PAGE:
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Demography: Japan's birthrate falls to lowest level in history

Geoff Riley

27th December 2018

Japan's population is decline and ageing at a rapid rate. New data shows that the natural decline in their population was nearly 500,000 in 2018 with fewer than one million babies born for the third year in a row. The question posed by the Economist here is pertinent. " How does a country cope if more than half of new babies will be centenarians?

Japan: Population growth from 2007 to 2017 (compared to the previous year

The IMF's latest analysis says that "demographic headwinds—the ageing and shrinking of Japan’s population—are set to intensify." as the share of the population aged 65 years and older will rise from its current three-in-ten persons to almost four-in-ten persons. There are numerous potential consequences - for competitiveness, economic growth and government finances. There are also important commercial opportunities - hinted at in this article on how the internet of things might be used to harness some of the challenges of an ageing population.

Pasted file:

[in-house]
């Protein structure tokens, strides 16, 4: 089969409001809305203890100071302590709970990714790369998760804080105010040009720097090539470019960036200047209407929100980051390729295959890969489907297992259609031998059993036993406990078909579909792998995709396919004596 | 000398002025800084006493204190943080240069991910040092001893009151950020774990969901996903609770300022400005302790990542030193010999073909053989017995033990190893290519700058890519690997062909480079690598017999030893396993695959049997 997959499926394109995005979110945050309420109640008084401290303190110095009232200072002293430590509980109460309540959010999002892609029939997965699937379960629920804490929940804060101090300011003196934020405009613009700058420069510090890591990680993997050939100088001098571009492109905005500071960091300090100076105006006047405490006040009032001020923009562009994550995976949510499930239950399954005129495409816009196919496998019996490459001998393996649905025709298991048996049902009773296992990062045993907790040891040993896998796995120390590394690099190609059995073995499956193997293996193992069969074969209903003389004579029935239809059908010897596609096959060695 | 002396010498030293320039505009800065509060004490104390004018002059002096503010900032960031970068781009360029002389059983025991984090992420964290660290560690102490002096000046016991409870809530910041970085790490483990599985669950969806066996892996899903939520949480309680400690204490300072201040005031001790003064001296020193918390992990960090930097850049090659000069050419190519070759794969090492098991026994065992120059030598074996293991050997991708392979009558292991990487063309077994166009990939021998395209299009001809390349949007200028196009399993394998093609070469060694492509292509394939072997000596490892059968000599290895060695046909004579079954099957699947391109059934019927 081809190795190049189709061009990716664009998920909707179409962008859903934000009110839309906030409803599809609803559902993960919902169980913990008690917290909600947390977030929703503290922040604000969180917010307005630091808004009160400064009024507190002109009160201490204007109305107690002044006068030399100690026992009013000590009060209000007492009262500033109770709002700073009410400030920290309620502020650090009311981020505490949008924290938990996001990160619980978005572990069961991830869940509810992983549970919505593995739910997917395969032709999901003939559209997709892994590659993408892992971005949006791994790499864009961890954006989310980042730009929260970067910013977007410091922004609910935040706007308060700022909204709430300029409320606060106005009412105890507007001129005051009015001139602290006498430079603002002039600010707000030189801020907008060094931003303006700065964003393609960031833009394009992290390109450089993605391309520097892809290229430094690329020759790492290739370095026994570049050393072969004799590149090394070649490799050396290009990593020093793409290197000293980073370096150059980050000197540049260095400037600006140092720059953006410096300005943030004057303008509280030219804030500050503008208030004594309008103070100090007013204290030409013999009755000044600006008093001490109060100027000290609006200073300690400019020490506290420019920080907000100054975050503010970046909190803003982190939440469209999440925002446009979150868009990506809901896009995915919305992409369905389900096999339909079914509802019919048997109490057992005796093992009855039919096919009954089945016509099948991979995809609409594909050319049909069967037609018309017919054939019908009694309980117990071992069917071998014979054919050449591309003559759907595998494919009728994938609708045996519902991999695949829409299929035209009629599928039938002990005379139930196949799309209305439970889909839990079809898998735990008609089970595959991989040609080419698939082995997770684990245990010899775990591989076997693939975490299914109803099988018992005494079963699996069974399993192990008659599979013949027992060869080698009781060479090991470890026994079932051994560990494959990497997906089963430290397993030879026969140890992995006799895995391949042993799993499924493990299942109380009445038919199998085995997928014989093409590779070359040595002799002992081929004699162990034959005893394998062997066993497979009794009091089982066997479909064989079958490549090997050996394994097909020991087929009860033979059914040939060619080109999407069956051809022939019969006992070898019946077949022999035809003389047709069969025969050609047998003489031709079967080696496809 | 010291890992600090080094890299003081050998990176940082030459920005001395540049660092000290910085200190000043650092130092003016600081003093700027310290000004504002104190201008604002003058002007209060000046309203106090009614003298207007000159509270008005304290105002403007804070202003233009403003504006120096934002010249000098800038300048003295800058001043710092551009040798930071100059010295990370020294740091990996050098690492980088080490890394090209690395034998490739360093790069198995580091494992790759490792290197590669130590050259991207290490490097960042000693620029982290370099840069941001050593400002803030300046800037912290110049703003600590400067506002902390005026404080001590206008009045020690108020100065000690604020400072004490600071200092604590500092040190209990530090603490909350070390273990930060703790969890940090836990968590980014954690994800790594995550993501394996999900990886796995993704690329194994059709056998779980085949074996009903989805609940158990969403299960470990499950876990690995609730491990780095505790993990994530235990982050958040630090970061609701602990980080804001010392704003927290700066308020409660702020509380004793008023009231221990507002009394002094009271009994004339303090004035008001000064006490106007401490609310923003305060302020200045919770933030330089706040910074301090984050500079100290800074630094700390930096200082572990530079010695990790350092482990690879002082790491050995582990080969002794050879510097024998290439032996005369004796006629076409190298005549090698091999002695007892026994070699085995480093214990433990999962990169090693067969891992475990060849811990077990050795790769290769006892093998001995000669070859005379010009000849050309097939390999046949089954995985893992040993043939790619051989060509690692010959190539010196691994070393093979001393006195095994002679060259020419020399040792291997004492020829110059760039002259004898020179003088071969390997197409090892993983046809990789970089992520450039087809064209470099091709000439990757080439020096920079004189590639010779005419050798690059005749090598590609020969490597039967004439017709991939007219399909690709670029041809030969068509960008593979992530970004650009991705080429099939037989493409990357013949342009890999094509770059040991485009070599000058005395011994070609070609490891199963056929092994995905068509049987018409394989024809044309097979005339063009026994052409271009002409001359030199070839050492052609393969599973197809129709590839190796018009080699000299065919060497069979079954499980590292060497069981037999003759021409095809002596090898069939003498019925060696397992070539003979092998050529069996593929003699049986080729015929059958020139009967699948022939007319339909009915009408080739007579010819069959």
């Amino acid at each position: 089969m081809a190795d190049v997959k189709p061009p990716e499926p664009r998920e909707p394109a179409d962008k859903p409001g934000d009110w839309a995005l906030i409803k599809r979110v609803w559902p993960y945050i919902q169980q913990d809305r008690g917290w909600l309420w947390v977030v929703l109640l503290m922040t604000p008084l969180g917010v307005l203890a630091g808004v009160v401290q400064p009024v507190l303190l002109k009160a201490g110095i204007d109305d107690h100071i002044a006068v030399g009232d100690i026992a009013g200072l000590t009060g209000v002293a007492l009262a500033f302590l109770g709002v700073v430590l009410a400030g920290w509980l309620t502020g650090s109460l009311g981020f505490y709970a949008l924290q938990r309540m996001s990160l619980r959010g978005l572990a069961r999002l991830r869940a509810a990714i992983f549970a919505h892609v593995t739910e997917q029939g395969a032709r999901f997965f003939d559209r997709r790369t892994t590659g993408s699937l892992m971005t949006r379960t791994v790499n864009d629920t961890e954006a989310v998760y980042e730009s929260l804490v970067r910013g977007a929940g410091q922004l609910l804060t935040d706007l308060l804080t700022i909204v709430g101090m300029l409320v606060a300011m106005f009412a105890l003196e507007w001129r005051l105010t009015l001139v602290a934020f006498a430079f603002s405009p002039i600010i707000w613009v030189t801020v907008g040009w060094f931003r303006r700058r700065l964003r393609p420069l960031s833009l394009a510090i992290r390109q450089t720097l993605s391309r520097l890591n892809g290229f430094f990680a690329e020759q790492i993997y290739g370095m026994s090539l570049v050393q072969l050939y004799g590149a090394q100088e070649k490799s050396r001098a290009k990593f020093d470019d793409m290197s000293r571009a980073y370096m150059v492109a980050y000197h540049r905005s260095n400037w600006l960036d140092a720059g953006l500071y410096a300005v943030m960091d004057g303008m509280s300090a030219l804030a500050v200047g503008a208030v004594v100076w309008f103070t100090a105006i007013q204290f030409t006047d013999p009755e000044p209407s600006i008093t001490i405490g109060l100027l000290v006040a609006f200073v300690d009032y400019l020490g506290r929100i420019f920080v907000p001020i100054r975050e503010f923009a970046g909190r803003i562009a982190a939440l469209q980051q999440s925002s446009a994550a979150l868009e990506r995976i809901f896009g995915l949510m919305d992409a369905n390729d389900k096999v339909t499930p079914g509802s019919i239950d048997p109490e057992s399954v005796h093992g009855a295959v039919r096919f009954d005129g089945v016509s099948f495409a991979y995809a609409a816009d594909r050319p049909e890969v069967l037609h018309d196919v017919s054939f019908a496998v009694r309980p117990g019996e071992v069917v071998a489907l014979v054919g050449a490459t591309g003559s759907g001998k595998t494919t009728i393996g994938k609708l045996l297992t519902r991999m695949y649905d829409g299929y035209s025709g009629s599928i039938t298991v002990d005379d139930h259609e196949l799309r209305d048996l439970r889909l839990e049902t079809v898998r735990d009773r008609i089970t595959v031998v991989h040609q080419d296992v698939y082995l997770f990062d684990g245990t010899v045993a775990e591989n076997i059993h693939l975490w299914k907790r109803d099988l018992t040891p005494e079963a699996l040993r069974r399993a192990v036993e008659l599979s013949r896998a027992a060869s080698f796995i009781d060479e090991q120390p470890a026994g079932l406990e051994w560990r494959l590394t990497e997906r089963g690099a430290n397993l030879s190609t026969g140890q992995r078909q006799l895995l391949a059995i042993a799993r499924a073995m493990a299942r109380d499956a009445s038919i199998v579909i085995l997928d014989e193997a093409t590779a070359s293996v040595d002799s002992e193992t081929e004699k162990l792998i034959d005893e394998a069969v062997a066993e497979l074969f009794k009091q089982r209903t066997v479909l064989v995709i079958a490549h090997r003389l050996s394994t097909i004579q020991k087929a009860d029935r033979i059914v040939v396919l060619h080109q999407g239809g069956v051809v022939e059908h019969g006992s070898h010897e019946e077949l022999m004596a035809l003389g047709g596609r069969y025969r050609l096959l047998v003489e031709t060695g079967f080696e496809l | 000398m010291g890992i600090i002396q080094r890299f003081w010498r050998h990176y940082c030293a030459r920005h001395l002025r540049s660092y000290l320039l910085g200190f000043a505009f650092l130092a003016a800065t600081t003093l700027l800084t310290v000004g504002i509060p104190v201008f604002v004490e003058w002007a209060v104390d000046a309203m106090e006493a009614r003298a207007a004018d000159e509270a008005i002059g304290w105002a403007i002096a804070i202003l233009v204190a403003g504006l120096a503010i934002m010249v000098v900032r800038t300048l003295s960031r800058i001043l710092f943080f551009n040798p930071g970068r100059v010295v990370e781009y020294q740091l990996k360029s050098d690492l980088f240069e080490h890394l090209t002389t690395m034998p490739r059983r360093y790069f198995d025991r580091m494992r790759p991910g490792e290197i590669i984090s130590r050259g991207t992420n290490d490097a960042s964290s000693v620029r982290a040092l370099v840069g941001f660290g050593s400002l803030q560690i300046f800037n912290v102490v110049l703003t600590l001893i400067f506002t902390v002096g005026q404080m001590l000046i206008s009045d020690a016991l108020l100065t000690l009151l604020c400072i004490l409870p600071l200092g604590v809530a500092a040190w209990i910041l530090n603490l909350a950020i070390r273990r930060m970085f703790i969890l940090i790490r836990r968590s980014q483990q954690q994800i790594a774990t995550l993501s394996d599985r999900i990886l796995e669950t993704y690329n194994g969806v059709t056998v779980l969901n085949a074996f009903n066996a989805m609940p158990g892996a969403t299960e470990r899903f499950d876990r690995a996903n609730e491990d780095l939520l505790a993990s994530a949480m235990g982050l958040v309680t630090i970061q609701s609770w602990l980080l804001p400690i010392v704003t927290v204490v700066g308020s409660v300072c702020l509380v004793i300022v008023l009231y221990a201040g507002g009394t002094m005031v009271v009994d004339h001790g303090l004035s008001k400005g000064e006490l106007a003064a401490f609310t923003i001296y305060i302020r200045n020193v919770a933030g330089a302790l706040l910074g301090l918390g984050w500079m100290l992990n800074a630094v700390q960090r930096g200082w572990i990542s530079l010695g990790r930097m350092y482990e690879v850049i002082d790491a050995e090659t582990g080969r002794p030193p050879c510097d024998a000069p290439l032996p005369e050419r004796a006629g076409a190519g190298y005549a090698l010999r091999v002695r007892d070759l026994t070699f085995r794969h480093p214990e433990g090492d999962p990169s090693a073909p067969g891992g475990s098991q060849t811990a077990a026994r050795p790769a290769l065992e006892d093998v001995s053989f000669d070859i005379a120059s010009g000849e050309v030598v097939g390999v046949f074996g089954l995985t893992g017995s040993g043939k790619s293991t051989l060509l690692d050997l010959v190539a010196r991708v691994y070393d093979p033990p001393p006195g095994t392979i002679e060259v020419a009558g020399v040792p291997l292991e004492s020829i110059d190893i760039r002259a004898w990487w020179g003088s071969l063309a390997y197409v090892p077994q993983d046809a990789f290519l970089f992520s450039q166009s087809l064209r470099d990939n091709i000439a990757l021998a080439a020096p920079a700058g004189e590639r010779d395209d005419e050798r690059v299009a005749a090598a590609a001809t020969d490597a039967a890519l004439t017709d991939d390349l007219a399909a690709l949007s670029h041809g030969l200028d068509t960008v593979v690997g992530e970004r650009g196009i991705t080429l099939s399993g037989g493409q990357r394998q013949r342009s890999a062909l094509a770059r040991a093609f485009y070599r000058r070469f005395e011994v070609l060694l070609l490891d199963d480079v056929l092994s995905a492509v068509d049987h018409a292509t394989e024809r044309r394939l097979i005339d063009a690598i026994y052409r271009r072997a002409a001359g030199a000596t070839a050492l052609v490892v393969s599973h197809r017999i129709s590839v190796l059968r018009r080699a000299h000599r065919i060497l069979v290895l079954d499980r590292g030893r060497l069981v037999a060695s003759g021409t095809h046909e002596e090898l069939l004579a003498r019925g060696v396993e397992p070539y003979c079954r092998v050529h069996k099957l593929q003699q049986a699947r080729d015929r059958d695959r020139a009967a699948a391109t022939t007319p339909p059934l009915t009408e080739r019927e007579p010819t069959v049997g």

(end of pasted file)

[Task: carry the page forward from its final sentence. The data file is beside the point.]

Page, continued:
The FT has this excellent article on some of the consequences of a declining population in Japan including a drop of more than twenty percent in the number of school children which has led to the closure of many primary schools and kindergartens.

Where 100 is the new 80

Geoff Riley

Geoff Riley FRSA has been teaching Economics for over thirty years. He has over twenty years experience as Head of Economics at leading schools. He writes extensively and is a contributor and presenter on CPD conferences in the UK and overseas.

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